Experts say Somalia unity faces challenges


Friday, November 08, 2013

Somalia has been without a powerful national government for the past two decades. While the northern part of the horn of Africa nation has been relatively peaceful, the southern and central regions have been plagued by instability. Experts on Thursday said the social, economic and political exclusion are the underlying cause of the instability.

Conflict Early Warning Early Response Unit (CEWERU) Somalia Country Director Osman Moallim told Xinhua in Nairobi that clan identity has been used to intensify the differences.

“It has reached a level where lasting peace remains a mirage despite the numerous interventions by the international community, ” Moallim said during the release of the Somalia’s Conflict Mapping and Analysis Report of the country’s southern regions.

The report is a publication of CEWERU.

The Inter Governmental Authority on Development (IGAD) launched the Conflict Early Warning and Response Mechanism (CEWARN) in 2002.

The mechanism is mandated to prevent conflicts in the Horn of Africa region. CEWARN collaborates with the CEWERU in each of the IGAD partner states. IGAD member states include Kenya, Ethiopia, Djibouti, Somalia, Uganda, Sudan and Eritrea

He said Somalia’s strong clan structure has both been a source of unity and division. “Unfortunately in the past 21 years the clans have been used to divide the country,” he said.

Moallim, who is also the Executive Director of the Somali Youth Development Network (SYDN), said the dream of a united Somalia will take a long time to achieve if the present system is maintained.

The Somali’s Transitional Federal Government term ended in August 2012 while parliamentary elections were held in September of same year.

He noted that one year later the central government only controls the capital Mogadishu while the rest of the country is under the control of clan based government.

“The leadership vacuum has allowed clan based governments to spring up to provide social services and collect taxes,” Moallim said.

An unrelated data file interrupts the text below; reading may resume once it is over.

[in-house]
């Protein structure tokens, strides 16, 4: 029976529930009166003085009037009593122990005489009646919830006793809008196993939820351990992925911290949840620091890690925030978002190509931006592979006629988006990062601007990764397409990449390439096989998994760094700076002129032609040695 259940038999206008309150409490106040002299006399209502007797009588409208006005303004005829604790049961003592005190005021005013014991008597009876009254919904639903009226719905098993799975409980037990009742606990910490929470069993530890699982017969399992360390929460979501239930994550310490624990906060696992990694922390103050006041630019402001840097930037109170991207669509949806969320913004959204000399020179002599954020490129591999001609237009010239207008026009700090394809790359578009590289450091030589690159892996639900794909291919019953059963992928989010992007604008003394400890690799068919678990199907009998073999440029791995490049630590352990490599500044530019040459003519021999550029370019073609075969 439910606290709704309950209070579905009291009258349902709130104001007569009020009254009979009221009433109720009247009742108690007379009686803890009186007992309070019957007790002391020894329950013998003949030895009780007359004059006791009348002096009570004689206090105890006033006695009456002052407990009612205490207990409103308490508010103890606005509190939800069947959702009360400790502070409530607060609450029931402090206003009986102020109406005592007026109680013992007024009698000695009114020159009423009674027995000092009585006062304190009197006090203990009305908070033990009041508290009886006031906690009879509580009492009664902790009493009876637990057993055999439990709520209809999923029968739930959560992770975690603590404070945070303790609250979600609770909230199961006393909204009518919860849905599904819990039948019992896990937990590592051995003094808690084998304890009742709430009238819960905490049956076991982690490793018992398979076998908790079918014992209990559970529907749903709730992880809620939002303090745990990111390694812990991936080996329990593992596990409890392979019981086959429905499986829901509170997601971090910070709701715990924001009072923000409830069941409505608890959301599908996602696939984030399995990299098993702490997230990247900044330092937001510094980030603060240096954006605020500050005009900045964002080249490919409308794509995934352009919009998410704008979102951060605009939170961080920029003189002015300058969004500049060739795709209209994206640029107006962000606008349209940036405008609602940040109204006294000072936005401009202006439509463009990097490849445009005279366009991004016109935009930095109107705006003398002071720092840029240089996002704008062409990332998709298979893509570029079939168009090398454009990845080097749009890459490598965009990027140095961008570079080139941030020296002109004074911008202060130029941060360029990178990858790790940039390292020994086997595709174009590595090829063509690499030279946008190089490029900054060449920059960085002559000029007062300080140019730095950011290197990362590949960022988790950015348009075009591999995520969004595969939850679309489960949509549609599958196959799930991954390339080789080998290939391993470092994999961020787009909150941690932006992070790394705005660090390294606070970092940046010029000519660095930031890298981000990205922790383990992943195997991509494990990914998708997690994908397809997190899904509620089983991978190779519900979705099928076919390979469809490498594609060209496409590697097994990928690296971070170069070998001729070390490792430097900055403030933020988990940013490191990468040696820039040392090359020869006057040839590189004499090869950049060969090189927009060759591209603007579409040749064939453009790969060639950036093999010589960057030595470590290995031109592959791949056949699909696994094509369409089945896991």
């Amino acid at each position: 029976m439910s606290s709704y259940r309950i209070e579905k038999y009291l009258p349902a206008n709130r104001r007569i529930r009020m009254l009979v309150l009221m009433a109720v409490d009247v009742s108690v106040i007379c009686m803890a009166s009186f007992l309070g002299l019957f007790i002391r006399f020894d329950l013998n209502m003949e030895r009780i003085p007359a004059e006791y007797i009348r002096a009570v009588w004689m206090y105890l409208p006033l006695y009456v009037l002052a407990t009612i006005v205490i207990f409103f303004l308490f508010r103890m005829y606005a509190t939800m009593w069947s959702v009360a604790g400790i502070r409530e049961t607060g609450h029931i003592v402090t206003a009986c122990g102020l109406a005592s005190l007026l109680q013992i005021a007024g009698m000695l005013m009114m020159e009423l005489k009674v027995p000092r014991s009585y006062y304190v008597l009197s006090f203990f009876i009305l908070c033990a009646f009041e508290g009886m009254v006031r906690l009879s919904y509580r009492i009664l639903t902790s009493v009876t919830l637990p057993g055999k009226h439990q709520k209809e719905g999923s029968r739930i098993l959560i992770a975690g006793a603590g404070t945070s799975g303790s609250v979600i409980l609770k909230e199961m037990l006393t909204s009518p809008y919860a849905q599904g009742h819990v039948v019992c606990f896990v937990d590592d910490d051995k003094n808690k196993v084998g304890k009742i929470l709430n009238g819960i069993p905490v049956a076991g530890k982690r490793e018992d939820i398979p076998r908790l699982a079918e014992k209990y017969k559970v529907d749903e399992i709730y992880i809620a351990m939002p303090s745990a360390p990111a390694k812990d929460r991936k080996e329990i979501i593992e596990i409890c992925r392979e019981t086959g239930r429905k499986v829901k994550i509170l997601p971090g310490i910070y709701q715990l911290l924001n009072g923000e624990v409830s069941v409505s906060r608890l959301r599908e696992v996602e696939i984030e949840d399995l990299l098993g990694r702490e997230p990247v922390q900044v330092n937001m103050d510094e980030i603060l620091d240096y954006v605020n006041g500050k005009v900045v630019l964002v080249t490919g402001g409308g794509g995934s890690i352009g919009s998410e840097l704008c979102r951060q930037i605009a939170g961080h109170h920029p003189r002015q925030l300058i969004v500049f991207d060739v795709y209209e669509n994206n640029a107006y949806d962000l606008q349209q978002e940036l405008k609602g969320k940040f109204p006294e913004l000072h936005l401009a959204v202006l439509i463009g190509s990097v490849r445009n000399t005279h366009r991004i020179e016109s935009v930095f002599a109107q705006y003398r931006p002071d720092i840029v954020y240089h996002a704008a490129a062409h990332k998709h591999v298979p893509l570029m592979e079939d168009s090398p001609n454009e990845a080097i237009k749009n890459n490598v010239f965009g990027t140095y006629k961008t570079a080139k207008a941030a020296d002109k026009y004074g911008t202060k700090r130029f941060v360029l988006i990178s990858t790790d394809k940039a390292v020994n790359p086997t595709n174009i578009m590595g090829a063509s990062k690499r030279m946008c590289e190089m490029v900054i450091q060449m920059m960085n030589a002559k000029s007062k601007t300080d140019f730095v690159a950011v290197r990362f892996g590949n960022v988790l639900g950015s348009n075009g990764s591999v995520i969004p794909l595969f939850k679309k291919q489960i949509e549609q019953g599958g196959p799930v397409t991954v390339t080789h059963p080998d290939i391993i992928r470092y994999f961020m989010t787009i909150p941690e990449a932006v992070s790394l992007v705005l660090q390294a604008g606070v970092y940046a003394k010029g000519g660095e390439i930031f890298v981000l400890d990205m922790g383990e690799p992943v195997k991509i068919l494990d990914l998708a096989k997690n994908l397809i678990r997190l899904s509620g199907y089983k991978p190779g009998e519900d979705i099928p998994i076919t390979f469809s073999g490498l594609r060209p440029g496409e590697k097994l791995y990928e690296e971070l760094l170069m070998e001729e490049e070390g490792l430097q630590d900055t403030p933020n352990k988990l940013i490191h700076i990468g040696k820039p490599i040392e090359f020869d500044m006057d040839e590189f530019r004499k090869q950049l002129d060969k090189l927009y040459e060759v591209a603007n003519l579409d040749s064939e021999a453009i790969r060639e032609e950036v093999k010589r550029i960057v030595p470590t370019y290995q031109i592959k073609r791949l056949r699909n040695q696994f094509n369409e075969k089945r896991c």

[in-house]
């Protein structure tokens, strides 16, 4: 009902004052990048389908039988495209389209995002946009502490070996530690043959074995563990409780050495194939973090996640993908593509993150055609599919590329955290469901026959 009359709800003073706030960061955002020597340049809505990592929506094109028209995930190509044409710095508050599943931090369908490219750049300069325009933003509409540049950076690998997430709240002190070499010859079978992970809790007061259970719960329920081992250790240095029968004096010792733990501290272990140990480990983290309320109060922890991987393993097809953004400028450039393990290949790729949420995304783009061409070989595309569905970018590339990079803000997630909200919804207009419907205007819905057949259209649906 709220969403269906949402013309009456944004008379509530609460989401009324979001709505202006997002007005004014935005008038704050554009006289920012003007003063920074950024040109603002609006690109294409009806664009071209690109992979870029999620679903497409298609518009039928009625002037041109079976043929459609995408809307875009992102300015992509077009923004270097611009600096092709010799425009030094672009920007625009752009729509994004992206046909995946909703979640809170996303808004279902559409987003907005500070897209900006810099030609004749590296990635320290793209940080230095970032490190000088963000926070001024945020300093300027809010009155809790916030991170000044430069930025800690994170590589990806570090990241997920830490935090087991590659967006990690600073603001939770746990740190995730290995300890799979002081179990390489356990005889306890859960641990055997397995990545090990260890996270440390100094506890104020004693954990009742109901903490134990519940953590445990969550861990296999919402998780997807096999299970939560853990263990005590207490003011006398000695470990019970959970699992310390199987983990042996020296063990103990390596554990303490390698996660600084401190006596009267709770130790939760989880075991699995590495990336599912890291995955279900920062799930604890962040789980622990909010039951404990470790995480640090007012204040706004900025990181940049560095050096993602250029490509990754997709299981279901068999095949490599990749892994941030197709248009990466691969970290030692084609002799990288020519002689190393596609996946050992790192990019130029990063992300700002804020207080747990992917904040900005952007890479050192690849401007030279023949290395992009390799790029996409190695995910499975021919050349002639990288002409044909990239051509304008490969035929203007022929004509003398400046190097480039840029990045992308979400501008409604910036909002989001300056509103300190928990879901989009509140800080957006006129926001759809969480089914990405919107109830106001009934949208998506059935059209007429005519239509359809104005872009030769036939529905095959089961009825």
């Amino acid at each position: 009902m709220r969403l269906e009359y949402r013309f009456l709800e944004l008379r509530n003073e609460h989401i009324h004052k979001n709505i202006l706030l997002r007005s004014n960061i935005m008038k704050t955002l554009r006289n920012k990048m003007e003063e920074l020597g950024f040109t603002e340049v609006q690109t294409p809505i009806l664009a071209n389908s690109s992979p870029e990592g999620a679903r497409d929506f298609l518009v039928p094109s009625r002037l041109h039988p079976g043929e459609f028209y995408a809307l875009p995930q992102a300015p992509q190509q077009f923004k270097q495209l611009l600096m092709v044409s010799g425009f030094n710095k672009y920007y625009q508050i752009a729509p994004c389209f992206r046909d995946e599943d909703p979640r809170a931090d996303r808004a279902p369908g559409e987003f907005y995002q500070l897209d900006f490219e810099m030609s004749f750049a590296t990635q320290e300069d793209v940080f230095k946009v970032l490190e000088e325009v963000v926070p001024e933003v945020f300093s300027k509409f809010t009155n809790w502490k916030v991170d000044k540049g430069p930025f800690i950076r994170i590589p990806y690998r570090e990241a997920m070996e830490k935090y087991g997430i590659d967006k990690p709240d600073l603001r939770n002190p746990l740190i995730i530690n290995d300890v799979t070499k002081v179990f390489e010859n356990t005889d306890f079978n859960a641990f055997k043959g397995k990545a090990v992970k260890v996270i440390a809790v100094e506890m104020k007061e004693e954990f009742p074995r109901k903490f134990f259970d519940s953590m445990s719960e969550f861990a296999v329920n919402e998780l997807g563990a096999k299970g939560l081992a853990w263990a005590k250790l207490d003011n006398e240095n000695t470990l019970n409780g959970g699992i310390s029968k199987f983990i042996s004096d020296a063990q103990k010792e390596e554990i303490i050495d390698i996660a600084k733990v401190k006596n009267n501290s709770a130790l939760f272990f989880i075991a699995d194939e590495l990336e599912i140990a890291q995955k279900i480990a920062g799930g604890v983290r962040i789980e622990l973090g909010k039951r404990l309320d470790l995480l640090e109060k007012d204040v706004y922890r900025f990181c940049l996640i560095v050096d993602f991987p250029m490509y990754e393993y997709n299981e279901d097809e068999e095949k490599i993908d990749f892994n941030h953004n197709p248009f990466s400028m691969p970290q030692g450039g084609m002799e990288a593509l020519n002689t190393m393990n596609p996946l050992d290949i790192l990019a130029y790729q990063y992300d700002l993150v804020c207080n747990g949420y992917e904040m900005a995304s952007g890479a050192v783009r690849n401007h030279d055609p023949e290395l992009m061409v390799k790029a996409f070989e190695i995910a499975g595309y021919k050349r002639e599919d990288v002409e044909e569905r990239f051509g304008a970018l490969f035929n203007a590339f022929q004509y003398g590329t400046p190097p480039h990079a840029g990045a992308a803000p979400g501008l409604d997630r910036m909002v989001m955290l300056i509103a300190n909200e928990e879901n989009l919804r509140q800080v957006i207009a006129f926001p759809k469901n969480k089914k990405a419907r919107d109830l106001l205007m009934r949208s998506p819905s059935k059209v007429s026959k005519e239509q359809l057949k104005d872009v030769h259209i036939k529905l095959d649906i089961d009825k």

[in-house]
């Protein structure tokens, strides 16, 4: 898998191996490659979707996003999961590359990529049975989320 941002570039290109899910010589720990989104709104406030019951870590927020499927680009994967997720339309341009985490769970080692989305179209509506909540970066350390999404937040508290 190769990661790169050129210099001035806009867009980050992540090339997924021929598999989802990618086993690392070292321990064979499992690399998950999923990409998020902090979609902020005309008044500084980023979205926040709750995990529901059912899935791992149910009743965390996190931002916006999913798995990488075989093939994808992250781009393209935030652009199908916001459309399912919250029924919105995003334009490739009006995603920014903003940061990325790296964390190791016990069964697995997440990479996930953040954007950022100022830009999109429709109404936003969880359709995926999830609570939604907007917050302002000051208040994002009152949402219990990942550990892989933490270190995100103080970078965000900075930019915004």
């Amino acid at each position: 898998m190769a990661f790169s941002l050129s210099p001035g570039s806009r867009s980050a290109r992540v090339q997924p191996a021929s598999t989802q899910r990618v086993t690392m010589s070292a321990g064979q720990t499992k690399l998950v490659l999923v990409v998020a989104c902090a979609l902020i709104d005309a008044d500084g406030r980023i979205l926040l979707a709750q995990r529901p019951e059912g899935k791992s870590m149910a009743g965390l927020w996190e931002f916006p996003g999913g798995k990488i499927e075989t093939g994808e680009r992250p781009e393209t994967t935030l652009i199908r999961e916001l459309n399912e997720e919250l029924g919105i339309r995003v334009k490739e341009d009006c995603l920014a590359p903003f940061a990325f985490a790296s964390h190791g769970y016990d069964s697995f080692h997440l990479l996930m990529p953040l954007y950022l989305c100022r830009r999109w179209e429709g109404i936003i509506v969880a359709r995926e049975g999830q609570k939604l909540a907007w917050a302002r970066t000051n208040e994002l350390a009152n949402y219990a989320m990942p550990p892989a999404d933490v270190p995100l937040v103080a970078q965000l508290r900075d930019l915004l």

He added that 70 percent of the country’s population are pastoralists. “They have traditionally occupied about 60 percent of the land mass,” he said.

The remaining 30 percent are agriculturalists and tend to live along the river belt. “However, the pastoralists often encroach on their land and this causes conflict,” he said.

The tensions are exacerbated by the availability of weapons. SYDN said that reconciliation efforts need to start at the grassroots level.

He noted that the country is divided among those who grew up under the Said Barre regime which collapsed in 1991 and those who grow up in the civil war era.

He added that the post independence government implemented very limited development. In addition, Moallim said that manipulation of resources by the state authorities led to cause grievances with the then government.

“As a result a large majority of the population remained in poverty. This was the genesis of the civil war that toppled Siad Barre regime,” he said.

Ali Ahmed, a researcher of the Somali Report, said that there is lack of trust of the new government by the local communities.

Ahmed said that government power has been abused before and so residents are not quick to embrace it. He noted that the domination of clans by others is also fueling the conflict in southern Somalia.

“Newer and well armed communities have settled in areas and this has created conflict with the original habitants,” he said. The researcher said that clan territorial l expansion has also led to conflicts.

He said that peace reconciliation efforts have not been considered inclusive by some clans.

“While some communities have backed government intervention, some fear government engagement due to past negative experiences,” Ahmed said.

Experts noted that power-sharing agreements will only hold if all communities and especially, the smaller ones are included.

“But historical grievances should be resolved before local governance structures are established,” he said. The instability has also lead to instances of social atrocities in southern Somalia.

“Dominant clans have used their power to commit rape, forced marriages and this fueled resentment among the weaker clans,” Ahmed said. Unfortunately, some Somali’s have come to view the national government as an instrument of exploitation of the poor.

“Those who control the government has tended to accumulate wealth at the expense of ordinary citizens,” he said.

Conflict Dynamics International Somalia Program Senior Program Manager Roger Middleton said that his organization is working with stakeholders to ensure peace prevails in the horn of Africa nation.

He said that Somalia’s conflict is based on political, Social and cultural factors. “Religious leaders as well as clan leaders should be used to negotiate conflicts,” Middleton said.